Jun 11, 2018

Victorinox Chinese Cleaver (#40090)

Does anyone have experience with the Victorinox Chinese Cleaver (#40090)? Specifically, I’m hoping someone can provide a performance comparison to other similarly-priced Chinese Cleavers and or discuss knife anatomy/features.
I recently purchased this knife as an introduction into the world of cleavers and am awaiting shipment. I purchased it based on brand recognition and an unfamiliarity with Asian cleaver-style knives/brands.
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steve
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Update: I received the cleaver and have been using it for about a week. For the most part, it's the same great build-quality I've come to expect from Victorinox. However, to start w/ my concerns: it isn't quite as sharp as I had expected. Additionally, the blade-tang-handle construction "feels" solid but I've heard some concern online about a single pin holding it all together. As such, I'll have to stay observant for slippage in the months to come.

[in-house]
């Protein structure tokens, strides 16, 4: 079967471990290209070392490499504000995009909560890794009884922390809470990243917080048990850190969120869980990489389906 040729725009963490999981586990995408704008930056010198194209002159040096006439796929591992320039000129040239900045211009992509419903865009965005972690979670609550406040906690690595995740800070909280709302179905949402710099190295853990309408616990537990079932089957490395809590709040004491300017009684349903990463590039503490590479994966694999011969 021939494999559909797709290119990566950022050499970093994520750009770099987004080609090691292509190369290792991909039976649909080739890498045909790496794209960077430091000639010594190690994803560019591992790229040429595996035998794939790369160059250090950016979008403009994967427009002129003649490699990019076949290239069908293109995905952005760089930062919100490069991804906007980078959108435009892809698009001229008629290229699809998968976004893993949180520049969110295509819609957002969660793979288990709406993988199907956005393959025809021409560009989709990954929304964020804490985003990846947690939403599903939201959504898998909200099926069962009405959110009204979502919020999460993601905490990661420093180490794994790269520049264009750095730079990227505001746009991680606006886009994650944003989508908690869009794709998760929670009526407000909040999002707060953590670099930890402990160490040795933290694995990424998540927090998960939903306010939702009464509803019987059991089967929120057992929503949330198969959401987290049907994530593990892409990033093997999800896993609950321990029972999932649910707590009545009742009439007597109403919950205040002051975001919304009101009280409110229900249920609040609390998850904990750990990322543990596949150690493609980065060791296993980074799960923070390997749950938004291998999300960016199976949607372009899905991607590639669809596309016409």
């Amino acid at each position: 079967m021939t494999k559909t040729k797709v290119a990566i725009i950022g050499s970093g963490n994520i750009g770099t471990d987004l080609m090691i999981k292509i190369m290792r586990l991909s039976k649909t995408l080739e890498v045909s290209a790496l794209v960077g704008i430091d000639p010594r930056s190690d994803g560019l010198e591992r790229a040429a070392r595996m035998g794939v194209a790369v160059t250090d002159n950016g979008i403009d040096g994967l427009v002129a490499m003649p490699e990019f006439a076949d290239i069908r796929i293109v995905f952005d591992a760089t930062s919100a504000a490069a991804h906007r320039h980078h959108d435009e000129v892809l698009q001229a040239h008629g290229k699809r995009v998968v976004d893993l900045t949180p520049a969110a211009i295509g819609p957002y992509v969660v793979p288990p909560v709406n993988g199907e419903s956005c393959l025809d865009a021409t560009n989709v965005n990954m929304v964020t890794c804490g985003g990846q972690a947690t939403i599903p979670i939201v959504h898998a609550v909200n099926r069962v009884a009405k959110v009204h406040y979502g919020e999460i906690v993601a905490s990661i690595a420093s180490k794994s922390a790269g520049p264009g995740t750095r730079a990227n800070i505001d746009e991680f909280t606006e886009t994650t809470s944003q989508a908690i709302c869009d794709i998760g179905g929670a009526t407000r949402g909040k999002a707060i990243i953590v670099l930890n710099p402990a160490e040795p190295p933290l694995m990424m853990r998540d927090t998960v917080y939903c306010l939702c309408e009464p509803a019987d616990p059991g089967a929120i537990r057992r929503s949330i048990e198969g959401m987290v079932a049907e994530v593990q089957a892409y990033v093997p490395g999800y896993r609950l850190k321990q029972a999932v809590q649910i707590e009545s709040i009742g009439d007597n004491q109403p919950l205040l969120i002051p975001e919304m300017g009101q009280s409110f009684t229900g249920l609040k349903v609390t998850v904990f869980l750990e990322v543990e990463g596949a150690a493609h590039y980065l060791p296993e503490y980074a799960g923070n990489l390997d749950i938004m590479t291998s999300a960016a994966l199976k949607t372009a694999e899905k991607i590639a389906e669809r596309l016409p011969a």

On to the positive notes, the weight and general construction of this cleaver is very nice. Unsurprisingly, this blade is much heavier than your average chef's knife and it "seeks" the face of the cutting board, punching easily through crisp or starchy vegetables. The blade is beveled on both sides so while it's not as sharp as I would like it will be easy to sharpen and hone using my existing equipment. I'm not sure if this is consistent with traditional cleavers (one beveled edge vs. two) but it fits my needs.

The edge of the blade has a slight bow in the middle that facilitates a slight rocking motion in addition to the "piston" chopping motion expected from a cleaver. This feature is complimented by a comfortable wooden handle that provides a semi-ergonomic grip and encourages your hand to "wrap" rather than "pinch" the handle. I'm still learning proper cleaver-form and trying to un-learn habits from my chef's knife but this tool makes it easy to get started.

If I'm honest, the "look and feel" of this knife was a primary factor in my purchase; it's beautiful. I was searching for the aesthetic of a traditional Chinese cleaver with build-quality from a brand I was familiar with and that is exactly what I got. If I could have afforded a Shun or another up-market Asian brand I would have bought it for the sake of authenticity but this thoroughbred work-horse will do just fine for many, many years to come.
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